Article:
Adult Foster Care

What is adult foster care?

Adult foster care providers offer a family-centered living situation in their home in which 24 hour supervision, personal care, assistance and protection are given as well as room, board, and laundry services. Adult foster care provides people with a community living alternative which includes the normal supports of every day life - family, friends, job or training activities, recreational opportunities, and the privacy and comfort of a home setting.

Adult foster care helps people to help themselves. It is a program created out of the belief that people are happiest living active and purposeful lives in their own community.
 

Who is it for?

People living in adult foster care homes are men and women, 18 years of age and older, who, because of mental or physical disability, cannot manage on their own anymore. This living arrangement is intended for single persons or husband and wife, with no more than four such persons in a single-family home. The care may be provided by single or married people over the age of 21 who meet the qualifications and criteria established for providers of adult foster care.

People living in adult foster care homes need support remaining within or to return to the community from an institutional setting. As individuals, their needs and abilities may vary, but, remaining in the community is a common goal.
 

How does the program work?

Prior to placement in an adult foster home, the Rice County Social Services agency is responsible for ensuring an assessment is completed to determine if adult foster care is appropriate for the individual. The assessment may be completed in many different forms.

If foster care is deemed inappropriate for an individual, she/he may discuss alternative living arrangements with his/her social worker.

If foster care is appropriate, the county foster care licensor is notified. The licensor will then check into the availability and willingness of foster care homes to accept a new resident.

At this time, a pre-placement visit to the prospective foster care home is arranged. The purpose of the visit is two-fold: 1) for the prospective resident to see the house and surrounding community; and 2) for the resident and provider to meet and get to know each other, as well as any roommates to see if this living arrangement would work out.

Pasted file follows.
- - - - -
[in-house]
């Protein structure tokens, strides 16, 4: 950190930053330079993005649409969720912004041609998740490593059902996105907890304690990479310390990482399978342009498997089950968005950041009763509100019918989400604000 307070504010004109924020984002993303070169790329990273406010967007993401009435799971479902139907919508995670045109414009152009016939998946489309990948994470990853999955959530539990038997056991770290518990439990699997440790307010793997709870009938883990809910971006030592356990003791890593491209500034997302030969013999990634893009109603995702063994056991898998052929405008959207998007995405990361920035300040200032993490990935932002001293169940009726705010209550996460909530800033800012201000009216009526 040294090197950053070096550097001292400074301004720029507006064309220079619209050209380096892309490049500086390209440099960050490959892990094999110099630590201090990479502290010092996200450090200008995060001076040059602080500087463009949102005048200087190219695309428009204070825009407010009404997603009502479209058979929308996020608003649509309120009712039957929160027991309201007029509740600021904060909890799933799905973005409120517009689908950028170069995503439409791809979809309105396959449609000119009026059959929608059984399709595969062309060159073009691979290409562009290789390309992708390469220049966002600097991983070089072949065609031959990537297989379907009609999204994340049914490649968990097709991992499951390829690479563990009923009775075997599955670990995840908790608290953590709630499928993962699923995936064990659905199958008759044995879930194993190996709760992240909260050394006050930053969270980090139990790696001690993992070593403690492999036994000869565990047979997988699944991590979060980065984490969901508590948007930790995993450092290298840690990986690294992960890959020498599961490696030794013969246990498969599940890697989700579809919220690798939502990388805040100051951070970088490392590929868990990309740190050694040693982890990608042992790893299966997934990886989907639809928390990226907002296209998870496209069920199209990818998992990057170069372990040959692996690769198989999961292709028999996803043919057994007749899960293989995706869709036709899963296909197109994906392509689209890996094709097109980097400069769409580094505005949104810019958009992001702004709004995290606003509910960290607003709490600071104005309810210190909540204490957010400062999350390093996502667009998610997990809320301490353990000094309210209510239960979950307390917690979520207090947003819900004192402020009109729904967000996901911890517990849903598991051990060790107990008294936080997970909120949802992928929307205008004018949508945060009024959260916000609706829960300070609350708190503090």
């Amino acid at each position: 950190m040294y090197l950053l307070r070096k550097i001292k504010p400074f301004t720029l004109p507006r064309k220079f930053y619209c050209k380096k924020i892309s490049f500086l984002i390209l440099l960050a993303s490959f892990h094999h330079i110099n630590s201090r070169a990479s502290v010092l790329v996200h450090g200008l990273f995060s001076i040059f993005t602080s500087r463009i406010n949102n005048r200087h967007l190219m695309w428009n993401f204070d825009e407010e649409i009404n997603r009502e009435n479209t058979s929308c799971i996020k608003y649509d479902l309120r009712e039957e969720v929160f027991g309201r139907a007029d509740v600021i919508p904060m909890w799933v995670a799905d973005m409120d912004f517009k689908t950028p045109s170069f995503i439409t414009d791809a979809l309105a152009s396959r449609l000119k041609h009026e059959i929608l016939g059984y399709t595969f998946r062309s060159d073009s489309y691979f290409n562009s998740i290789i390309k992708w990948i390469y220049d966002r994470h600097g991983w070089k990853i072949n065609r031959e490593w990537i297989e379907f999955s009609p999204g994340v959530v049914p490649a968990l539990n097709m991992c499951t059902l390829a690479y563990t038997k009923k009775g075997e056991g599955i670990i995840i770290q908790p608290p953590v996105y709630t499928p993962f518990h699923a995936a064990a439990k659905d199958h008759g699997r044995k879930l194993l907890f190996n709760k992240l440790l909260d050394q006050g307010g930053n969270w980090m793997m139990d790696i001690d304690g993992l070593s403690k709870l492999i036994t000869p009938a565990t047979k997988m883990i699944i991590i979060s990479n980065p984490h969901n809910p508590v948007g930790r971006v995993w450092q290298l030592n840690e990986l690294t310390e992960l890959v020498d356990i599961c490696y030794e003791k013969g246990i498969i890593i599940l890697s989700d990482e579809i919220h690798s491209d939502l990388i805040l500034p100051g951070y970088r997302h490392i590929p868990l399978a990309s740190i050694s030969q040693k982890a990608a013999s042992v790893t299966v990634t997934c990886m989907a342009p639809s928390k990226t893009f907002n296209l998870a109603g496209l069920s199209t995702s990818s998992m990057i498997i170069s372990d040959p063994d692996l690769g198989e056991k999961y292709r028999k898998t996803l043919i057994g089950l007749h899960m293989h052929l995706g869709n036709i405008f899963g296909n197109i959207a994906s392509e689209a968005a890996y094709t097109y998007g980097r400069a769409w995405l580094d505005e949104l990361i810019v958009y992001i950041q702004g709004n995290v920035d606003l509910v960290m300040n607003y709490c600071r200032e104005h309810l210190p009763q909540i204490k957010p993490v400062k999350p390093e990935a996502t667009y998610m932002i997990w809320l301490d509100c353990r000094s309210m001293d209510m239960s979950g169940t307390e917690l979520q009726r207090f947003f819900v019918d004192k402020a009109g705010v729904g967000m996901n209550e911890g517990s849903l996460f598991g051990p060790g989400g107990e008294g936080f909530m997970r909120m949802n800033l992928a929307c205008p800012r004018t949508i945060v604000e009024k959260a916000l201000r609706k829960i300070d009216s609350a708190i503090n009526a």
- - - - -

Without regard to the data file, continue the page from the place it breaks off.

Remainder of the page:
If everyone agrees the arrangement is acceptable, plans for placement are initiated. If either party declines, other plans are made. No arrangement is necessarily permanent and either party may terminate the agreement should the need develop.
 

Cost

The basic rate for adult foster care is established by the Minnesota Department of Human Services. This rate covers the basic needs to be provided in the adult foster home.

In addition to the base rate, an additional Difficulty of Care (DOC) payment may be paid based on a resident's physical, emotional, or behavioral needs.  This payment will be determined through the use of a Difficulty of Care rating form for adult foster care.
 

Licensing Criteria

All adult foster care homes in Rice County must be licensed by Rice County Social Services.
The foster care homes must meet and enforce the Minnesota Uniform Fire Code. A state fire marshal will complete initial and subsequent inspections to ensure fire safety.

Caregivers and household members must have a medical exam and be free from communicable diseases (this also holds true to residents upon entering the home). Each caregiver or family members, over the age of 13, must also submit to a criminal background check for the disclosure of arrest, conviction, and criminal history records.

Adult foster care homes are expected to comply with sanitation and health standards. This assures that the residence will be clean, and free from accumulations of dirt and other dirt-producing substances.

Caregivers of adult foster care must complete an orientation provided by Rice County Social Services. In addition to the orientation, the caregiver must also receive additional training as required by the Adult Foster Care Rule.